Epigaea repens

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Epigaea repens
Scientific classification
Kingdom: Plantae
(unranked): Angiosperms
(unranked): Eudicots
(unranked): Asterids
Order: Ericales
Family: Ericaceae
Genus: Epigaea
Species: E. repens
Binomial name
Epigaea repens
L.

Epigaea repens  – known as mayflower or trailing arbutus  – is a low, spreading shrub in the Ericaceae family. It is found from Newfoundland to Florida, west to Kentucky and the Northwest Territories.

Biological description[edit]

The species flowers are pink, fading to nearly white, very fragrant, about .5 inches (1.3 cm) across when expanded, few or many in clusters at ends of branches. Calyx of 5 dry overlapping sepals; corolla salver-shaped, the slender, hairy tube spreading into 5 equal lobes; 10 stamens; 1 pistil with a column-like style and a 5-lobed stigma. Stem: Spreading over the ground (Epigaea = on the earth); woody, the leafy twigs covered with rusty hairs. Leaves: Alternate, oval, rounded at the base, smooth above, more or less hairy below, evergreen, weather-worn, on short, rusty, hairy petioles.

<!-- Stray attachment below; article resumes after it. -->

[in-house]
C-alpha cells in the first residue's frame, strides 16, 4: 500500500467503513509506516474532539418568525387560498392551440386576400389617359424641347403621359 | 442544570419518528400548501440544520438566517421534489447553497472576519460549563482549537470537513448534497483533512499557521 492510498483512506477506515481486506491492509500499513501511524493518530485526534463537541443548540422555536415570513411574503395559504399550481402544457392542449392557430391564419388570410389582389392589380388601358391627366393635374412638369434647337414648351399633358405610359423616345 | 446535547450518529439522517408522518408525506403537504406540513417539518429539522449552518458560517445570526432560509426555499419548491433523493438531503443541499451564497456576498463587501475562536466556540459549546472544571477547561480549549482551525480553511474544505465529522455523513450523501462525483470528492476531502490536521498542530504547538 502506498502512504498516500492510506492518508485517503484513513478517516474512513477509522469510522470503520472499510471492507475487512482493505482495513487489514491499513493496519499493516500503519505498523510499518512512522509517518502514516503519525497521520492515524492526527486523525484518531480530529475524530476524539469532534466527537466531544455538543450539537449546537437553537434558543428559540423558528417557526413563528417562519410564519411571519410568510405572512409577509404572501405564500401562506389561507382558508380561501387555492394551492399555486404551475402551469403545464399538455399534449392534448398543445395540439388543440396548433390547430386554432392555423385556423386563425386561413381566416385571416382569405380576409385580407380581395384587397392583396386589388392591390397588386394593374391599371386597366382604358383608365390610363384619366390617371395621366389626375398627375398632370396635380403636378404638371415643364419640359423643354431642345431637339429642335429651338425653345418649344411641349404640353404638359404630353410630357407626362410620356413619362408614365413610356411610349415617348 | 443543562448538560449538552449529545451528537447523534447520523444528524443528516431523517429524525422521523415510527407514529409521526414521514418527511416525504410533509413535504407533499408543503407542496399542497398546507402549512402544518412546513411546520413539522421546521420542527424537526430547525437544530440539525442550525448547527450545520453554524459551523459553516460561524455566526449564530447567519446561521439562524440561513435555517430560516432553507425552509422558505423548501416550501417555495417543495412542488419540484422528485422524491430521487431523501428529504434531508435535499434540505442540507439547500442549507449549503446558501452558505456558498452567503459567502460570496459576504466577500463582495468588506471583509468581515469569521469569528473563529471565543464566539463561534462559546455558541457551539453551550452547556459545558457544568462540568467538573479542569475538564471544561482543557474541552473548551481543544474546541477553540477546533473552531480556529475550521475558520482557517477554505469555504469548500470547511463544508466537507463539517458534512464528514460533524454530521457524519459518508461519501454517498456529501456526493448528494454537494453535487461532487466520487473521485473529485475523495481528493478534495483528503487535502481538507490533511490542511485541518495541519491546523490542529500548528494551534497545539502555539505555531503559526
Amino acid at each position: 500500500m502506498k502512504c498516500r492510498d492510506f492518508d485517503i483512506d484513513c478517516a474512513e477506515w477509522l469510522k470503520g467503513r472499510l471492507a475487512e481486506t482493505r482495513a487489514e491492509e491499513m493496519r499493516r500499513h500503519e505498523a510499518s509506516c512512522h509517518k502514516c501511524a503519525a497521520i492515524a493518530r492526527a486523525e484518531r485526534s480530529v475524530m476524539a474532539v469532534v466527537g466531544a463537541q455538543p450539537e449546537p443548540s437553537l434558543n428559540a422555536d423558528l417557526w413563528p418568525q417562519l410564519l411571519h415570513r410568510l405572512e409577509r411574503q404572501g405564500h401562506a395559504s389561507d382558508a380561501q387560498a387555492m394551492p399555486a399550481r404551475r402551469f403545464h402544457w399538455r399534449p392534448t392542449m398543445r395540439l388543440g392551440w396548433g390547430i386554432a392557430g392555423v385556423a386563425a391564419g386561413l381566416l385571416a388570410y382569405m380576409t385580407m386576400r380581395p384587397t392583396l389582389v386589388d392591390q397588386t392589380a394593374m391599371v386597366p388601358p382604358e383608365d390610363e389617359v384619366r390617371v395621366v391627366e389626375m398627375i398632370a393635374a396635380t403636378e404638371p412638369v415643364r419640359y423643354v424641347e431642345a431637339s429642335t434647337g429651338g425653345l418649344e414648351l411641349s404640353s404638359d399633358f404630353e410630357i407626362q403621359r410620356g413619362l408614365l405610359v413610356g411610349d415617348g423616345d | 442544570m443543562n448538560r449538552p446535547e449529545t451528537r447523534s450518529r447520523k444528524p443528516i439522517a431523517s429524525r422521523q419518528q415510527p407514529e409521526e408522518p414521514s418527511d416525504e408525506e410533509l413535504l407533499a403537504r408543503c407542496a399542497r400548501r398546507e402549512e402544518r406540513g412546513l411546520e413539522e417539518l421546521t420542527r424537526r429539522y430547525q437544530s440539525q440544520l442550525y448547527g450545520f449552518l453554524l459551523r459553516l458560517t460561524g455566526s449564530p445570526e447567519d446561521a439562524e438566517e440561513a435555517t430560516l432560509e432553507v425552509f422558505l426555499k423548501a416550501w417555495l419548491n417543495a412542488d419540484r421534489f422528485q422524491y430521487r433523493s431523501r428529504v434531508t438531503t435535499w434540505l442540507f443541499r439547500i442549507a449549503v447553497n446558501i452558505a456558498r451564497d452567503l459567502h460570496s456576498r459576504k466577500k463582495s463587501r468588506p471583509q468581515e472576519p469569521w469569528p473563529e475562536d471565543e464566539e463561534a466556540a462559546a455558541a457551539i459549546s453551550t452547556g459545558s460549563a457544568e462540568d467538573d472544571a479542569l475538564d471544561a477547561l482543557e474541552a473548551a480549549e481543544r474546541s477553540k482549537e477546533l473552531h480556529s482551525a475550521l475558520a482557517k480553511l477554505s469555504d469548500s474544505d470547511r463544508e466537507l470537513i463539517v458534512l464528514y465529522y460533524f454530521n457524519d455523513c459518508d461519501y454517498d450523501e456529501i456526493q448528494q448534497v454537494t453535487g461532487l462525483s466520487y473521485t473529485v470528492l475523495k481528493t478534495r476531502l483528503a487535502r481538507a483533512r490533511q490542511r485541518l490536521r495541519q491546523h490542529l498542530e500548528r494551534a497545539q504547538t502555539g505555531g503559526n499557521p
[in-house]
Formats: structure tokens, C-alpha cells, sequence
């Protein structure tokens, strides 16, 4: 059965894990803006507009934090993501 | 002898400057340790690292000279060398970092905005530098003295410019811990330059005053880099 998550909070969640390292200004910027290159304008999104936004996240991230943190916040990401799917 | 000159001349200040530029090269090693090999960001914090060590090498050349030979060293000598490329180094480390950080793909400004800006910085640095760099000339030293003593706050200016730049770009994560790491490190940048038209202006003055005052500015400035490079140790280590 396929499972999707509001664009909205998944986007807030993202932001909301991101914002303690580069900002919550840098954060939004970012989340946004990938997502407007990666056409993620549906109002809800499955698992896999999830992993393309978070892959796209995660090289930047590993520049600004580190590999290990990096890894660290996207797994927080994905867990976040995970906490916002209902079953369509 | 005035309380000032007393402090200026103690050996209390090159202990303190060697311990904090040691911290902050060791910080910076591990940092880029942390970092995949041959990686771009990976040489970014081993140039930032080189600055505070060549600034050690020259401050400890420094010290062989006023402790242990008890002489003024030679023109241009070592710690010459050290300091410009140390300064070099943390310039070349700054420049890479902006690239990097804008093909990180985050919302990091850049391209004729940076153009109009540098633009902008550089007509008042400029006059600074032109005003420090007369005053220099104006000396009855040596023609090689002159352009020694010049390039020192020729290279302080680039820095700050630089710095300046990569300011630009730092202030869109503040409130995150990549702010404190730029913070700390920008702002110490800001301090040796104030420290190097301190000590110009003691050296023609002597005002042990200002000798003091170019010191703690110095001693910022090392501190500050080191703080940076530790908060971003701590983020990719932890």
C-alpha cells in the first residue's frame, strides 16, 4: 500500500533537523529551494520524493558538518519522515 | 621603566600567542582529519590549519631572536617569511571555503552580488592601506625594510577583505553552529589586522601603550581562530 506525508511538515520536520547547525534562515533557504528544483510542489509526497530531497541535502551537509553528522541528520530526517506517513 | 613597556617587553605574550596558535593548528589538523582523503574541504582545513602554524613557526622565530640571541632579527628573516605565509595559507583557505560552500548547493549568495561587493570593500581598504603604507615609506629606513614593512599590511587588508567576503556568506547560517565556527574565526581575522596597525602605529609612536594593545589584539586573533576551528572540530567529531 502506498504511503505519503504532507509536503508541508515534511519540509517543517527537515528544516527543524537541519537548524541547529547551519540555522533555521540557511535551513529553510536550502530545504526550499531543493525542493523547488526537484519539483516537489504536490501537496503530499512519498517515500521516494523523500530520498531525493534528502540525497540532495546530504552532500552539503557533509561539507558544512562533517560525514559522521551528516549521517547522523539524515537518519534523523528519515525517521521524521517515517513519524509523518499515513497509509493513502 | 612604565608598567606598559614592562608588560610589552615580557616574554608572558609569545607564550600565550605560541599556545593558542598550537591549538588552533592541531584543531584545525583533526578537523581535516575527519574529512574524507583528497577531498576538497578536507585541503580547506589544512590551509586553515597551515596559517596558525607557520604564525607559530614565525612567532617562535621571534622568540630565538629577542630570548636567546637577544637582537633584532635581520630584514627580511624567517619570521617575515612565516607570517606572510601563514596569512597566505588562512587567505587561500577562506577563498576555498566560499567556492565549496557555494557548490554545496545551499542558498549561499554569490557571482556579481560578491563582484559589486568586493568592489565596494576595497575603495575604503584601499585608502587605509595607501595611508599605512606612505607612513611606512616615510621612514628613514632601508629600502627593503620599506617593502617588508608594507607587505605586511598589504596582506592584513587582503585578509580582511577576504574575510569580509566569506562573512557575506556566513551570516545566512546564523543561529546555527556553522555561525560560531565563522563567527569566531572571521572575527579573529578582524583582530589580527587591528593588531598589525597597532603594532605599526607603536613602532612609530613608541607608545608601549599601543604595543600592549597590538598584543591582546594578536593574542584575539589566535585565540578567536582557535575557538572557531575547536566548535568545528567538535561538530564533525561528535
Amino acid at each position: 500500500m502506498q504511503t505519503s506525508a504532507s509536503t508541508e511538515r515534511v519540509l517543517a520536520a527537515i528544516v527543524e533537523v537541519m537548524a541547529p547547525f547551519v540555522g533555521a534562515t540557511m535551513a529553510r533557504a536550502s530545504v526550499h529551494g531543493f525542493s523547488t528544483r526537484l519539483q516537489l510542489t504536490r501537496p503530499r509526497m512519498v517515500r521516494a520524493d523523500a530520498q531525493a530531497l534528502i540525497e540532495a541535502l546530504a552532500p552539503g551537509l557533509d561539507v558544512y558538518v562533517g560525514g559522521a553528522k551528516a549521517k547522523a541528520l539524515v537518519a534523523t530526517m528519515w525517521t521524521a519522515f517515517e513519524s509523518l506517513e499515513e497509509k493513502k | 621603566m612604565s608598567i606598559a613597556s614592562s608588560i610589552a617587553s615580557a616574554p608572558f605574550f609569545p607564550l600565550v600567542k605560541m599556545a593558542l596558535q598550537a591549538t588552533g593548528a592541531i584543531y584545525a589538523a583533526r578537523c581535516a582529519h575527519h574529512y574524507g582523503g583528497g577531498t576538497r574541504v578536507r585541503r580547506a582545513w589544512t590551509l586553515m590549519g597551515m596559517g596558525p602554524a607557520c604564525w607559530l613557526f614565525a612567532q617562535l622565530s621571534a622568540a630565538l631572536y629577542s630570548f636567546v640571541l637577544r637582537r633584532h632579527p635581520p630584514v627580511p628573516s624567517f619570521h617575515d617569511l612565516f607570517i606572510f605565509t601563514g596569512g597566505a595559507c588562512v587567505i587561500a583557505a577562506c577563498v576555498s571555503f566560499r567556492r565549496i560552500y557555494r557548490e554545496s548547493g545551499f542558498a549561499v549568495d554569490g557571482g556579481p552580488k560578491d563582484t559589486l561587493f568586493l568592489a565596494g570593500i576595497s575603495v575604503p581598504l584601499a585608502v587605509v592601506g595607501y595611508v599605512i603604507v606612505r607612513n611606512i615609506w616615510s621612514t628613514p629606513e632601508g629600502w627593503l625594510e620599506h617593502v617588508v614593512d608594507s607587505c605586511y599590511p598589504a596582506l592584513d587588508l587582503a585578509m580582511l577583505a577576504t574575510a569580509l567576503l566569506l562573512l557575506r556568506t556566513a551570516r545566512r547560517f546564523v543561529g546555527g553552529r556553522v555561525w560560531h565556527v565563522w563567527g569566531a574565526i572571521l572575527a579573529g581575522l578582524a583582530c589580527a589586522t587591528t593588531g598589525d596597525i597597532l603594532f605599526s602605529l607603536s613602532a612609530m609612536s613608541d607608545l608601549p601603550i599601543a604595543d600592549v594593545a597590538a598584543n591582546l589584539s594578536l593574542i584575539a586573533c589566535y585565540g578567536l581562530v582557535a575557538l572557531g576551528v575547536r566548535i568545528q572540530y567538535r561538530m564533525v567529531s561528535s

Slow growing, it prefers moist, acidic (humus-rich) soil, and shade. It is often part of the heath complex in an oak-heath forest.[1][2]

Epigaea repens is the floral emblem of both Nova Scotia and Massachusetts.

See also[edit]

References[edit]

  1. ^ The Natural Communities of Virginia Classification of Ecological Community Groups (Version 2.3), Virginia Department of Conservation and Recreation, 2010
  2. ^ Schafale, M. P. and A. S. Weakley. 1990. Classification of the natural communities of North Carolina: third approximation. North Carolina Natural Heritage Program, North Carolina Division of Parks and Recreation.

External links[edit]

Media related to Epigaea repens at Wikimedia Commons